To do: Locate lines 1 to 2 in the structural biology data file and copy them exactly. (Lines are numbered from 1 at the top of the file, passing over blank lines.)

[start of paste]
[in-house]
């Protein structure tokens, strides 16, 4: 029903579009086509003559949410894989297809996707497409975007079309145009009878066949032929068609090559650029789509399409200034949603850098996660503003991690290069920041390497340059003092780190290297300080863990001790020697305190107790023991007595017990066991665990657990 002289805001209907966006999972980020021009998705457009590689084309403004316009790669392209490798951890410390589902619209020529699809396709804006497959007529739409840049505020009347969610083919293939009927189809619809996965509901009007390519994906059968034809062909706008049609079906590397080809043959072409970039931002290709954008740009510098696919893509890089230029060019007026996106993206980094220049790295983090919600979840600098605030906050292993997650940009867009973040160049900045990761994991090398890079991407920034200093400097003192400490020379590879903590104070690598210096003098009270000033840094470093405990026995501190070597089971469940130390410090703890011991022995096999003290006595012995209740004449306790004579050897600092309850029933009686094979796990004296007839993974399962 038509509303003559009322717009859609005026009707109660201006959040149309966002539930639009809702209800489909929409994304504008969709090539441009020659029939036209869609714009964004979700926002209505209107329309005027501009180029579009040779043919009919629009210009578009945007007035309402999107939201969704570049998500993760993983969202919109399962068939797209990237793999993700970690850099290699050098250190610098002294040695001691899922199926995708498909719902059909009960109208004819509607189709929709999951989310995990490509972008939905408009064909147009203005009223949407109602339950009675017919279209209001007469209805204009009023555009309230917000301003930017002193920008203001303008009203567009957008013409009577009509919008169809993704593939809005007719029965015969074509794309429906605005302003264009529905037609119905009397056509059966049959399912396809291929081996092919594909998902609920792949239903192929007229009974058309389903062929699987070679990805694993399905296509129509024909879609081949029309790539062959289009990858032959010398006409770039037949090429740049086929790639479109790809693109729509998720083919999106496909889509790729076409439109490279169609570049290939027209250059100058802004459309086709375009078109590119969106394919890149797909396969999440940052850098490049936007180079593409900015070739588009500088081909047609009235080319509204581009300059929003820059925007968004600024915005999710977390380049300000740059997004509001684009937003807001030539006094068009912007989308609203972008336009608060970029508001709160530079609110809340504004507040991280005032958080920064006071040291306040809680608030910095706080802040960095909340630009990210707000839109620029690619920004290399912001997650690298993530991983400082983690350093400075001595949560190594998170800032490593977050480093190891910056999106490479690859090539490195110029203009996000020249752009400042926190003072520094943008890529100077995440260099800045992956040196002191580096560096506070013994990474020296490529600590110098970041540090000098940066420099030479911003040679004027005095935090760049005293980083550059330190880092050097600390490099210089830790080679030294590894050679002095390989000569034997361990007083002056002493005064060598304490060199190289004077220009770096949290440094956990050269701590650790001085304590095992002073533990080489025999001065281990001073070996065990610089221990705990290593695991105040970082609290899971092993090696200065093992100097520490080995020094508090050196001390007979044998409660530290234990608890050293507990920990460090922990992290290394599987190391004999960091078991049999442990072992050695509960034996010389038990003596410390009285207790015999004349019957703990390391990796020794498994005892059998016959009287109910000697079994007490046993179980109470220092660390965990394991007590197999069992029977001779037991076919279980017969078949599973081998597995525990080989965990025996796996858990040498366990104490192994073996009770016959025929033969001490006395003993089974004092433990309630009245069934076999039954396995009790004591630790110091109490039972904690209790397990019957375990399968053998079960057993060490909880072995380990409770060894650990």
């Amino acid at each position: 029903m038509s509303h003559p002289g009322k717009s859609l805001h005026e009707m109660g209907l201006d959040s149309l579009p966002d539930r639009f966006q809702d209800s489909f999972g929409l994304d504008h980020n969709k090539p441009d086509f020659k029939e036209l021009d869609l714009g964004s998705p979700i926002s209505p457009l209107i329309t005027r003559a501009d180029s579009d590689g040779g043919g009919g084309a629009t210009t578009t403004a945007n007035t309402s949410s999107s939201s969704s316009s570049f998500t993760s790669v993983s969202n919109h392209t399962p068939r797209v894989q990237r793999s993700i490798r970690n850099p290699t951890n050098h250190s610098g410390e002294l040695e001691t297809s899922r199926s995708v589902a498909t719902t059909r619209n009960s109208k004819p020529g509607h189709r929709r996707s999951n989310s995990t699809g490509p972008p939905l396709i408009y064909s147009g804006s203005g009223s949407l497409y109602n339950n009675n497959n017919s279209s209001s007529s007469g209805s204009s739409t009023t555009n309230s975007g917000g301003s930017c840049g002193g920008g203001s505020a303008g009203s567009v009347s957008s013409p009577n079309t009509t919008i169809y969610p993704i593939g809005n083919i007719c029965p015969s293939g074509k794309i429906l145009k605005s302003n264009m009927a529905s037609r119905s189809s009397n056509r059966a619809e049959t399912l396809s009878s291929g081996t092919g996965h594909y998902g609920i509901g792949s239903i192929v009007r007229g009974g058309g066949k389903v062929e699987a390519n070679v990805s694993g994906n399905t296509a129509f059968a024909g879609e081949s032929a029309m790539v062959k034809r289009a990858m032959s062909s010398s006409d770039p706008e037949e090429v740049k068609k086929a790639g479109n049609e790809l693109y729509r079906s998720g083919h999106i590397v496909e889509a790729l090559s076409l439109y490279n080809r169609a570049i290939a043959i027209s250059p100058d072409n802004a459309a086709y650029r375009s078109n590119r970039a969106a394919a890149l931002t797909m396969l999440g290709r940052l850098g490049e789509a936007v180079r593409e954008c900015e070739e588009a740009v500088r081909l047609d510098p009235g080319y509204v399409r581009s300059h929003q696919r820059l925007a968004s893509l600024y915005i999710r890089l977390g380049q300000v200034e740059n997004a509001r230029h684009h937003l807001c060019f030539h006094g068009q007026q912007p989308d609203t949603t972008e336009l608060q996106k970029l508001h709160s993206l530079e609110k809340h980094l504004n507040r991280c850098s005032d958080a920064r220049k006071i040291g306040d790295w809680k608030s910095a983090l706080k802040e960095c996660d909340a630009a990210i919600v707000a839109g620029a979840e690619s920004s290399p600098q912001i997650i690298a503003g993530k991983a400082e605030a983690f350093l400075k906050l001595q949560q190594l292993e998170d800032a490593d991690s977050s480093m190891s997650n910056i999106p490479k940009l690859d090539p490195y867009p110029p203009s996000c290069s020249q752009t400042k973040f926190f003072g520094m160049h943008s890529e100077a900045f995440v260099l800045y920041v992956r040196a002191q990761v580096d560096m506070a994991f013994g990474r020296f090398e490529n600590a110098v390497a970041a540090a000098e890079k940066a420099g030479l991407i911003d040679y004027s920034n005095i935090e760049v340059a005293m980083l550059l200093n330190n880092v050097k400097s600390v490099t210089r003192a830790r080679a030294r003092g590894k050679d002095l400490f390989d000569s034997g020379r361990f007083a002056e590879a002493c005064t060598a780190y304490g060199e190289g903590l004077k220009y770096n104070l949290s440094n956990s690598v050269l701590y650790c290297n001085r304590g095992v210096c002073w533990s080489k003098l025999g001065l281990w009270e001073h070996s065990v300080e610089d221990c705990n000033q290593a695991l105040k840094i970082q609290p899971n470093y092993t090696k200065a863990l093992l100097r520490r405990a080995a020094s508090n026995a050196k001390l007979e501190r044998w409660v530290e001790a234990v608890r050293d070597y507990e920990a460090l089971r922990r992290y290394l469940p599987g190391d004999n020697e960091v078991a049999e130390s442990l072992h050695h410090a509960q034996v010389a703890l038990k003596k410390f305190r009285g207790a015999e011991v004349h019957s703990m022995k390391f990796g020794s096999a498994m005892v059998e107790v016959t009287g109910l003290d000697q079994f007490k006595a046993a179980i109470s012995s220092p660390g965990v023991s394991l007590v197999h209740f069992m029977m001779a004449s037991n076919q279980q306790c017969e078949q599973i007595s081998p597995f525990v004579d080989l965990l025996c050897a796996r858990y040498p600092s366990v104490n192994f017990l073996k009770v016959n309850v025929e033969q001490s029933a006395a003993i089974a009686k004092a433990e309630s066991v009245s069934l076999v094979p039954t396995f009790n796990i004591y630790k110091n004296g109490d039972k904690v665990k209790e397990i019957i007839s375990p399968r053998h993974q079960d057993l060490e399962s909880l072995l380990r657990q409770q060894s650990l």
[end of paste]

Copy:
[in-house]
């Protein structure tokens, strides 16, 4: 029903579009086509003559949410894989297809996707497409975007079309145009009878066949032929068609090559650029789509399409200034949603850098996660503003991690290069920041390497340059003092780190290297300080863990001790020697305190107790023991007595017990066991665990657990 002289805001209907966006999972980020021009998705457009590689084309403004316009790669392209490798951890410390589902619209020529699809396709804006497959007529739409840049505020009347969610083919293939009927189809619809996965509901009007390519994906059968034809062909706008049609079906590397080809043959072409970039931002290709954008740009510098696919893509890089230029060019007026996106993206980094220049790295983090919600979840600098605030906050292993997650940009867009973040160049900045990761994991090398890079991407920034200093400097003192400490020379590879903590104070690598210096003098009270000033840094470093405990026995501190070597089971469940130390410090703890011991022995096999003290006595012995209740004449306790004579050897600092309850029933009686094979796990004296007839993974399962 038509509303003559009322717009859609005026009707109660201006959040149309966002539930639009809702209800489909929409994304504008969709090539441009020659029939036209869609714009964004979700926002209505209107329309005027501009180029579009040779043919009919629009210009578009945007007035309402999107939201969704570049998500993760993983969202919109399962068939797209990237793999993700970690850099290699050098250190610098002294040695001691899922199926995708498909719902059909009960109208004819509607189709929709999951989310995990490509972008939905408009064909147009203005009223949407109602339950009675017919279209209001007469209805204009009023555009309230917000301003930017002193920008203001303008009203567009957008013409009577009509919008169809993704593939809005007719029965015969074509794309429906605005302003264009529905037609119905009397056509059966049959399912396809291929081996092919594909998902609920792949239903192929007229009974058309389903062929699987070679990805694993399905296509129509024909879609081949029309790539062959289009990858032959010398006409770039037949090429740049086929790639479109790809693109729509998720083919999106496909889509790729076409439109490279169609570049290939027209250059100058802004459309086709375009078109590119969106394919890149797909396969999440940052850098490049936007180079593409900015070739588009500088081909047609009235080319509204581009300059929003820059925007968004600024915005999710977390380049300000740059997004509001684009937003807001030539006094068009912007989308609203972008336009608060970029508001709160530079609110809340504004507040991280005032958080920064006071040291306040809680608030910095706080802040960095909340630009990210707000839109620029690619920004290399912001997650690298993530991983400082983690350093400075001595949560190594998170800032490593977050480093190891910056999106490479690859090539490195110029203009996000020249752009400042926190003072520094943008890529100077995440260099800045992956040196002191580096560096506070013994990474020296490529600590110098970041540090000098940066420099030479911003040679004027005095935090760049005293980083550059330190880092050097600390490099210089830790080679030294590894050679002095390989000569034997361990007083002056002493005064060598304490060199190289004077220009770096949290440094956990050269701590650790001085304590095992002073533990080489025999001065281990001073070996065990610089221990705990290593695991105040970082609290899971092993090696200065093992100097520490080995020094508090050196001390007979044998409660530290234990608890050293507990920990460090922990992290290394599987190391004999960091078991049999442990072992050695509960034996010389038990003596410390009285207790015999004349019957703990390391990796020794498994005892059998016959009287109910000697079994007490046993179980109470220092660390965990394991007590197999069992029977001779037991076919279980017969078949599973081998597995525990080989965990025996796996858990040498366990104490192994073996009770016959025929033969001490006395003993089974004092433990309630009245069934076999039954396995009790004591630790110091109490039972904690209790397990019957375990399968053998079960057993060490909880072995380990409770060894650990």